Childhood suicide accounted for more than a fifth of all deaths among 10 to 17-year-olds in 2011, a report has revealed.
Sixteen youngsters in that age group took their own lives while almost 1,000 were admitted to hospital with self-harm injuries.
Children's Minister Frances Fitzgerald said the figures highlighted the need for early intervention to support vulnerable youths. "If we don't intervene, the cost will be very high to society," she warned.
Figures in the new State of the Nation's Children Report showed childhood suicide in 2011 was higher among boys - with 13 taking their own lives compared with three girls.
However, the number of 10 to 17-year-olds who died by suicide in 2011 was down from the previous three years. In 2010, there were 19 suicides within the age group, 19 in 2009 and 25 in 2008.
The report, published by Ms Fitzgerald, found that 904 children in the 10 to 17 age group were admitted to a hospital emergency department in 2011 following deliberate self-harm.
While suicide was higher among boys, self-harm was almost twice as high among girls with 588 intentionally hurting themselves compared with 316 boys. Meanwhile, 435 youngsters were admitted to a psychiatric hospital in 2011.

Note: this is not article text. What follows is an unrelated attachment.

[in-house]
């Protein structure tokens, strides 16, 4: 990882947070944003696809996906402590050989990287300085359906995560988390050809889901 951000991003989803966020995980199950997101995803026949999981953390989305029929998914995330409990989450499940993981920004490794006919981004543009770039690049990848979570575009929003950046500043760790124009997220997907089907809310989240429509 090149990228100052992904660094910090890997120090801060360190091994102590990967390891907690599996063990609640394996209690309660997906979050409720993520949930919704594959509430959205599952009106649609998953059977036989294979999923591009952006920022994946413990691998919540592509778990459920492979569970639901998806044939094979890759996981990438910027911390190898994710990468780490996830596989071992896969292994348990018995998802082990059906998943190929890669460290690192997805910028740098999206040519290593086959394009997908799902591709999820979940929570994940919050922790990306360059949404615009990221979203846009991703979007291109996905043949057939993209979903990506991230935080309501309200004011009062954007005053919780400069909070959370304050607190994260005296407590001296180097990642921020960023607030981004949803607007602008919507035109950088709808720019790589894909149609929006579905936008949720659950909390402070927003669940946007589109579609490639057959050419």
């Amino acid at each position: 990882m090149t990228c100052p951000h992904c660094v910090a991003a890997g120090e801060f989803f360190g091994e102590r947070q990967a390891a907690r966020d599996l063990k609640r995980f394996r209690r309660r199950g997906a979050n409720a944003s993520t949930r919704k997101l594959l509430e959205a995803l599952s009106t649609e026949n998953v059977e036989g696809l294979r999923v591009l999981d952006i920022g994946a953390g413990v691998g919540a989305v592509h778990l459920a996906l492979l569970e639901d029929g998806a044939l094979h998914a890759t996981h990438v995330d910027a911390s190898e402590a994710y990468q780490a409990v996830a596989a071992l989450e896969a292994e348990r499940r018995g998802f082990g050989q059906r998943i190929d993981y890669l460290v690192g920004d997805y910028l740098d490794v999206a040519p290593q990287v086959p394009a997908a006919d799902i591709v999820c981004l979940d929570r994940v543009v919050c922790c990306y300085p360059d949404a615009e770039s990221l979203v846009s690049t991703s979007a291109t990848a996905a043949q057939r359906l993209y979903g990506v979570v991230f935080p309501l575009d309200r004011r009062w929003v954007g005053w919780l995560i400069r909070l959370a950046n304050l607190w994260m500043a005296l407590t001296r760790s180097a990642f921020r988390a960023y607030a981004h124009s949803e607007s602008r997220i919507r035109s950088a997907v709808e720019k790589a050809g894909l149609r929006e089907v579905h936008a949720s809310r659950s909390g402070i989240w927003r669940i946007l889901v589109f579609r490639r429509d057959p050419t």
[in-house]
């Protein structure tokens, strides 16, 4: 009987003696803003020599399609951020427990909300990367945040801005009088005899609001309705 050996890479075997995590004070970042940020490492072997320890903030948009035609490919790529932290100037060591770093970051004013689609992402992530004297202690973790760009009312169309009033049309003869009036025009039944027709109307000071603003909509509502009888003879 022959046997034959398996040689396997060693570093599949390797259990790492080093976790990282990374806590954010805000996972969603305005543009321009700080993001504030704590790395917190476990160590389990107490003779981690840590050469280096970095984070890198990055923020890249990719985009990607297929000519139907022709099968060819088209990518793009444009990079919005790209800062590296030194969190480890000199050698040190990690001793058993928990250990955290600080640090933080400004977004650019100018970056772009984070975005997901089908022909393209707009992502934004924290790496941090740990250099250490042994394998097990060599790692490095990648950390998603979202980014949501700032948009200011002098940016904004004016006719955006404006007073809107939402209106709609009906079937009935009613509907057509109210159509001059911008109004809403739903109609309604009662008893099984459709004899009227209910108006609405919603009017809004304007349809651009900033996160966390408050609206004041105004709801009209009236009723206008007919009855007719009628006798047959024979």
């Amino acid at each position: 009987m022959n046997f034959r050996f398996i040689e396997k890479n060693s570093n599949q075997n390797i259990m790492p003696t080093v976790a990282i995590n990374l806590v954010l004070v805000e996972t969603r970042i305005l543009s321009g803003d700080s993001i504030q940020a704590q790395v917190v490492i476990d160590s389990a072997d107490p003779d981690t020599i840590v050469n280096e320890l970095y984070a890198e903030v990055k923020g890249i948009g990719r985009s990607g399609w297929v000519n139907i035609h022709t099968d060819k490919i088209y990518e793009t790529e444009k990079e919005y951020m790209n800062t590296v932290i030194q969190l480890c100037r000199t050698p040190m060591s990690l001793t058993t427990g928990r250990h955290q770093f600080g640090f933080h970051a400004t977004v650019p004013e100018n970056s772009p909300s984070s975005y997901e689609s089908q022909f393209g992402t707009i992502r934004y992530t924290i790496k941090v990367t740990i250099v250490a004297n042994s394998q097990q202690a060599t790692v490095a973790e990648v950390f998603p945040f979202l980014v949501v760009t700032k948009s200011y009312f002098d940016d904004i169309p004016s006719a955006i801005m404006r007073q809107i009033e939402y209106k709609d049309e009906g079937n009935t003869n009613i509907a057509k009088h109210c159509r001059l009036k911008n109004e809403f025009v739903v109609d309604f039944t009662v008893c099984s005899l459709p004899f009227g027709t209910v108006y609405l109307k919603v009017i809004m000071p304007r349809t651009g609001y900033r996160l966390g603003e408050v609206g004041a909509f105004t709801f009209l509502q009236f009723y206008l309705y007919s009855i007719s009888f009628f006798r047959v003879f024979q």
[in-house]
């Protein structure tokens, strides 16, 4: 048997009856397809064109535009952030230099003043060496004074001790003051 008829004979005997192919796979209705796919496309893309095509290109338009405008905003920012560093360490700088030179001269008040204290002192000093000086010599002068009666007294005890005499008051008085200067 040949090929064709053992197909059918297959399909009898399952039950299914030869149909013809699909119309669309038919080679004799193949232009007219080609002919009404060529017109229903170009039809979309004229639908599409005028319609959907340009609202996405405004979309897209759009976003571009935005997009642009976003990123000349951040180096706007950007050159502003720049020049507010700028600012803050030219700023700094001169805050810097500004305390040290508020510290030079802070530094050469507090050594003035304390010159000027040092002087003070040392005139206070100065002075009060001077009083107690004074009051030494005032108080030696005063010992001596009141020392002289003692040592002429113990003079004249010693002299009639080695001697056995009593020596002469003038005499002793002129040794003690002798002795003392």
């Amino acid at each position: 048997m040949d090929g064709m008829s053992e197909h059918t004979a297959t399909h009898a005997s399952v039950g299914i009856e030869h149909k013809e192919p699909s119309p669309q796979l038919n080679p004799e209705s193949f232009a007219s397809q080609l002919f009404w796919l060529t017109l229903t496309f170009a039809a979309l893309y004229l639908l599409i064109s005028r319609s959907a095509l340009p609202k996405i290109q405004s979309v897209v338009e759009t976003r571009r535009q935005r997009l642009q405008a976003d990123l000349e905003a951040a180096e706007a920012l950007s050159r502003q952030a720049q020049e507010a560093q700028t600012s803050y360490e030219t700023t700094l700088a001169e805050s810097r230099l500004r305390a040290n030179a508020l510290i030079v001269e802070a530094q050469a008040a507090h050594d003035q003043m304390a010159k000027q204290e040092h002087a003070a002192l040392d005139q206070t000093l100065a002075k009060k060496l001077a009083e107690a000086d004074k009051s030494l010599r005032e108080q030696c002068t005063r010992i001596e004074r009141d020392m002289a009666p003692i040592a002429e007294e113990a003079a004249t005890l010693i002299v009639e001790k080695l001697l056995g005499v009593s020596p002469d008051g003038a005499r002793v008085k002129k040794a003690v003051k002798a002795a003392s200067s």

Ms Fitzgerald said the report was "generally very positive", describing Ireland as "a great place to grow up in". She pointed out that the country's 1,148,687 children account for a quarter of the population. The number of children increased by 13.4% between 2002 and 2011, meaning Ireland now has the highest proportion of children of any European Union country.
While many of the report's findings were positive - with an increase in youngsters admitting they have never smoked, a decrease in teenage pregnancy and a 45.1% drop in the number of children on a hospital waiting list - a string of other negative points were highlighted.
About one in every nine primary school children missed 20 days or more in the school year while around one in every six secondary school children missed 20 days or more. Ms Fitzgerald said rates of obesity among young girls were also "very disturbing".